It's time for nurse anesthetists to get formal recognition
By Matt McCoy
Because of the global pandemic caused by COVID-19, all of us have had to confront personal and professional challenges we never thought we’d have to face. Even now, more than a year after this health-care crisis began, response and recovery efforts continue, with certified registered nurse anesthetists playing a major role.
CRNAs are the best-kept secret in health care. In the most ordinary situations, surgery and anesthesia can be frightening or intimidating. But nurse anesthetists provide comfort and reassurance by never leaving their patient’s side. We’re usually the last people patients see before a procedure begins and the first to greet them when they awake.
CRNAs promise their patients to be there for every heartbeat, every breath. When this pandemic separated families in crisis, that promise took on a whole new meaning. Many of us have been serving as frontline health-care workers, fulfilling critical roles inside and outside the operating room during this crisis. That’s because CRNAs are uniquely qualified to care for critically ill patients who are suffering because of this respiratory pandemic.
CRNAs are the hands-on providers of anesthesia care, operating safely in every setting where anesthesia is administered, including: hospital operating and delivery rooms; ambulatory surgical centers; the offices of dentists, podiatrists, ophthalmologists, and plastic surgeons; pain management centers and more.
In response to COVID-19, many CRNAs have wanted to contribute more in the facilities where they work but couldn’t. Likewise, hospitals and other health-care institutions have wanted to use CRNAs to their fullest capacity but couldn’t, all because of the way the state licenses CRNAs, sometimes limiting our role to provide advanced, critical care services.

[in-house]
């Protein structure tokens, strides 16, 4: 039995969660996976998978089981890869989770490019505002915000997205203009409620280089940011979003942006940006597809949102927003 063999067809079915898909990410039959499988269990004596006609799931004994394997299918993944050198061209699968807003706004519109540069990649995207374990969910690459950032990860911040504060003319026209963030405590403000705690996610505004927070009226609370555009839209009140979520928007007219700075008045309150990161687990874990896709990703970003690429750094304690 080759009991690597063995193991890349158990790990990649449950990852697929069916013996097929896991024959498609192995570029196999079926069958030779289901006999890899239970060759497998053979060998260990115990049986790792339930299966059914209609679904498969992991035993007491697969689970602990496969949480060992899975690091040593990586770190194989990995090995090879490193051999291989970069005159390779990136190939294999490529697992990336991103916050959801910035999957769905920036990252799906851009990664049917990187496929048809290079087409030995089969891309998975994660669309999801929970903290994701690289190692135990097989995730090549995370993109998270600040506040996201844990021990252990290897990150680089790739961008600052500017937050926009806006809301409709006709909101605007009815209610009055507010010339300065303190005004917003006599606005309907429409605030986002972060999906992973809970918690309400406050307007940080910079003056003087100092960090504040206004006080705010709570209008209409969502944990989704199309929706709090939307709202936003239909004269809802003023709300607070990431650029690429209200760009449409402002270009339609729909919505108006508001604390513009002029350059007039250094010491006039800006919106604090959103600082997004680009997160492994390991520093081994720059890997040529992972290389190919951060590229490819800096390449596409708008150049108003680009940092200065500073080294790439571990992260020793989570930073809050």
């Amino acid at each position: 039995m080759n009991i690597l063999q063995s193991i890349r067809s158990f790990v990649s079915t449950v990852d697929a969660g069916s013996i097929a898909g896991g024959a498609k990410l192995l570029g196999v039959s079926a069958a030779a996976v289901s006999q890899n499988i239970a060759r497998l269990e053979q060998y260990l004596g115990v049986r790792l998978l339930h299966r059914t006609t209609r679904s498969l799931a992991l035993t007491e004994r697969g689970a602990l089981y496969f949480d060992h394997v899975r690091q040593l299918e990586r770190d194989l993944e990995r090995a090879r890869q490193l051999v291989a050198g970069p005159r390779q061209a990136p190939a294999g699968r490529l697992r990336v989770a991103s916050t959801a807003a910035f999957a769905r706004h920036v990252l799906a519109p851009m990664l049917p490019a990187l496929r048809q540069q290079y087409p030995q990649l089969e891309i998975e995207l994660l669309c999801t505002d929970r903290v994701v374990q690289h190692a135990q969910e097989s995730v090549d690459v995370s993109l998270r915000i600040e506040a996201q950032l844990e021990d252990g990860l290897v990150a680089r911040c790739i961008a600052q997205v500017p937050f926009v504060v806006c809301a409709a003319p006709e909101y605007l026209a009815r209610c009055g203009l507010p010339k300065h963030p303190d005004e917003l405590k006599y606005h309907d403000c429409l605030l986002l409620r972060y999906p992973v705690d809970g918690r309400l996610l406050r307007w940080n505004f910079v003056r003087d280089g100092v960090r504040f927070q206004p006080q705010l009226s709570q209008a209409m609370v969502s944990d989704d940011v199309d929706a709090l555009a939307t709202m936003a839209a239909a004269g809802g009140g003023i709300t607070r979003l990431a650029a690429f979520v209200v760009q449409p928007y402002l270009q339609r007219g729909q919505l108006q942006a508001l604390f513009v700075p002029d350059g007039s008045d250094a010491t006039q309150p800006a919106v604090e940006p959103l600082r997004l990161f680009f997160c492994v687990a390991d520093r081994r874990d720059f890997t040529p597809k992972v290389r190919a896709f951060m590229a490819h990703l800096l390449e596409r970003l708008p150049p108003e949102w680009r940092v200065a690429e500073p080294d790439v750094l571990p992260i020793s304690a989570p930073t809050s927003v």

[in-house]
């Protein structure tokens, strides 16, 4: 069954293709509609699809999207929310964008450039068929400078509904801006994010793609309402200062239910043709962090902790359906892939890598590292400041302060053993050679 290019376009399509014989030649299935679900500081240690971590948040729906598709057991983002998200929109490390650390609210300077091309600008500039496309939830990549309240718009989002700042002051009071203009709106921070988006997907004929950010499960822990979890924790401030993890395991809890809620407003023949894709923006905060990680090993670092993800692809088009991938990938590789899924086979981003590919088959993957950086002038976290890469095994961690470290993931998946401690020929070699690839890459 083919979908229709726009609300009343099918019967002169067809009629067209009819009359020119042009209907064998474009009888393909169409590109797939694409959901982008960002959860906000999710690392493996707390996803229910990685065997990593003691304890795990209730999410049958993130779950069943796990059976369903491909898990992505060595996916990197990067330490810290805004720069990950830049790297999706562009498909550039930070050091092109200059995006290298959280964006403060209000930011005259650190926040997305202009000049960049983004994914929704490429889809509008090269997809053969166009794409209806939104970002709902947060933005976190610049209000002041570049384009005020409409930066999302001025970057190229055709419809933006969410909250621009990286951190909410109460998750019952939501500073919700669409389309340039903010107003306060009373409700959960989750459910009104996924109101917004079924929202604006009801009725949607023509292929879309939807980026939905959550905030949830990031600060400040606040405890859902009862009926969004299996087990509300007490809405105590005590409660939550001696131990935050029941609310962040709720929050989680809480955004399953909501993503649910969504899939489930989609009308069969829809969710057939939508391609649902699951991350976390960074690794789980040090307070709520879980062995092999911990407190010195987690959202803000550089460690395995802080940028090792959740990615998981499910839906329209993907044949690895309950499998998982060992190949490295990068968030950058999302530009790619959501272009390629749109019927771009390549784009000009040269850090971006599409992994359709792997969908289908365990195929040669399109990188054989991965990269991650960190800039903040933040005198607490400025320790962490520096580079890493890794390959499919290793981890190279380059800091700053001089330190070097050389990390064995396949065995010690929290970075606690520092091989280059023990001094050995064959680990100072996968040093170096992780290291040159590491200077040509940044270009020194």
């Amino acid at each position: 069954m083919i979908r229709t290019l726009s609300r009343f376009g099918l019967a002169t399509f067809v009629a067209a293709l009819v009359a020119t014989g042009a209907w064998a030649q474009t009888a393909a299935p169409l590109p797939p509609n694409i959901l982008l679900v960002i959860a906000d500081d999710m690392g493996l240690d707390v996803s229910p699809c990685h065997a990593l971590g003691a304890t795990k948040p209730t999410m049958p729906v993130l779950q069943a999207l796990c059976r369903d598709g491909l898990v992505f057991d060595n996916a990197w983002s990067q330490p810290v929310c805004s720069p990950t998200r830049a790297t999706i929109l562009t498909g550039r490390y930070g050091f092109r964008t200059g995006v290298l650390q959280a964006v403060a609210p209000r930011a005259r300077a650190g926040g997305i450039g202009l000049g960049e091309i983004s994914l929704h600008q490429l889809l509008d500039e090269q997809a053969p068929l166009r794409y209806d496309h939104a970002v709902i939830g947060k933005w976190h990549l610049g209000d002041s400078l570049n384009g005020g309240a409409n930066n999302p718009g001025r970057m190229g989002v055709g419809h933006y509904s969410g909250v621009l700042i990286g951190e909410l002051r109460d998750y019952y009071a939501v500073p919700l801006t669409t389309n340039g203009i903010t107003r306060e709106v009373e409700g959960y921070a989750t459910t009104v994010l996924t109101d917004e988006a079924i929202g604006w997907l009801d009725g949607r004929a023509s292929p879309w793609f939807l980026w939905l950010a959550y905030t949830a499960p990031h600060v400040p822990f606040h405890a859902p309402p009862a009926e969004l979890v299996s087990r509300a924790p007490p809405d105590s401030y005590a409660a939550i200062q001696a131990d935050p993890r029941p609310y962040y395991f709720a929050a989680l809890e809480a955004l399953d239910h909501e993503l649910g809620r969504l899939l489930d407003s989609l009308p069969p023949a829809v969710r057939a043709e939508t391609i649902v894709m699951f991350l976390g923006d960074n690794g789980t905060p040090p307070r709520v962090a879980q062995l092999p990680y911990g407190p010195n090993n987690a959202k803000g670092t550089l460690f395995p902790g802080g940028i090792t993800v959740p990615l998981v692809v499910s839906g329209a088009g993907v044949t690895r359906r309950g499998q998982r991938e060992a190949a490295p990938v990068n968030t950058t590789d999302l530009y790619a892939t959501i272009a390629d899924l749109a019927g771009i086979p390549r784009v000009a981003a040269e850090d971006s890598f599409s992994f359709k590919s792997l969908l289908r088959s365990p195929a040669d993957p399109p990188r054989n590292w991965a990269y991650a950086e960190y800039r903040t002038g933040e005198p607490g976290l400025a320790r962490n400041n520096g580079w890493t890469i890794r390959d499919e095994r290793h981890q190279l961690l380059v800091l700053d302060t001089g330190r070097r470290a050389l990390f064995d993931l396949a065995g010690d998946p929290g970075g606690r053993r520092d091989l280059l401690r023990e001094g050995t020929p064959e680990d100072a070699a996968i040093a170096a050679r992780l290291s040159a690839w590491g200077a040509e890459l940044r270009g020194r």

That’s because Pennsylvania remains just one of two states that fails to formally recognize “certified registered nurse anesthetist” in some form. Because there is no definition for nurse anesthetists under the state’s Professional Nursing Law, CRNAs are recognized only as registered nurses, despite their advanced education and training.
This brings logistical and financial challenges, and Pennsylvania CRNAs often have to obtain credentials from other states for certain activities.
Pennsylvania nurse anesthetists who serve in the military must secure designation in another state to provide anesthesia in the armed services. They cannot assist on rapid response teams in states affected by natural disasters because they lack formal credentials. And, after receiving training in Pennsylvania, many nurse anesthetists relocate to states with full credentialing, contributing to the state’s “brain drain.” Bipartisan measures have been introduced in both the state House and Senate to finally recognize nurse anesthetists as “CRNAs” under Pennsylvania statute. It’s an idea whose time has come, and it’s long past time for the state to act.
Two-thirds (67%) of Pennsylvania voters support professional designation for certified registered nurse anesthetists, including those who identify as Republican (59%), Democrat (75%) and Independent (62%), according to results of a statewide public opinion poll conducted last year by G. Terry Madonna Opinion Research.
Broad support like this should give lawmakers the confidence they need to advance this measure and finally provide CRNAs with the professional designation they deserve.
The commitment of CRNAs during this health-care crisis has availed more physicians to provide hands-on care, expanded the capacity of both CRNA and physician providers to help patients, and augmented the state’s health-care system to continue to meet the growing demands of this pandemic.
This crisis still requires an all-hands-on-deck approach. Our health-care systems are still challenged to function at high capacity. As long as response and recovery efforts continue, CRNAs will remain a critical part of the solution. It is time for nurse anesthetists to finally receive the formal recognition they deserve for their contributions to this crisis and the safe, affordable delivery of care overall.
McCoy is President of the Pennsylvania Association of Nurse Anesthetist and a resident of Westtown Township, Chester County.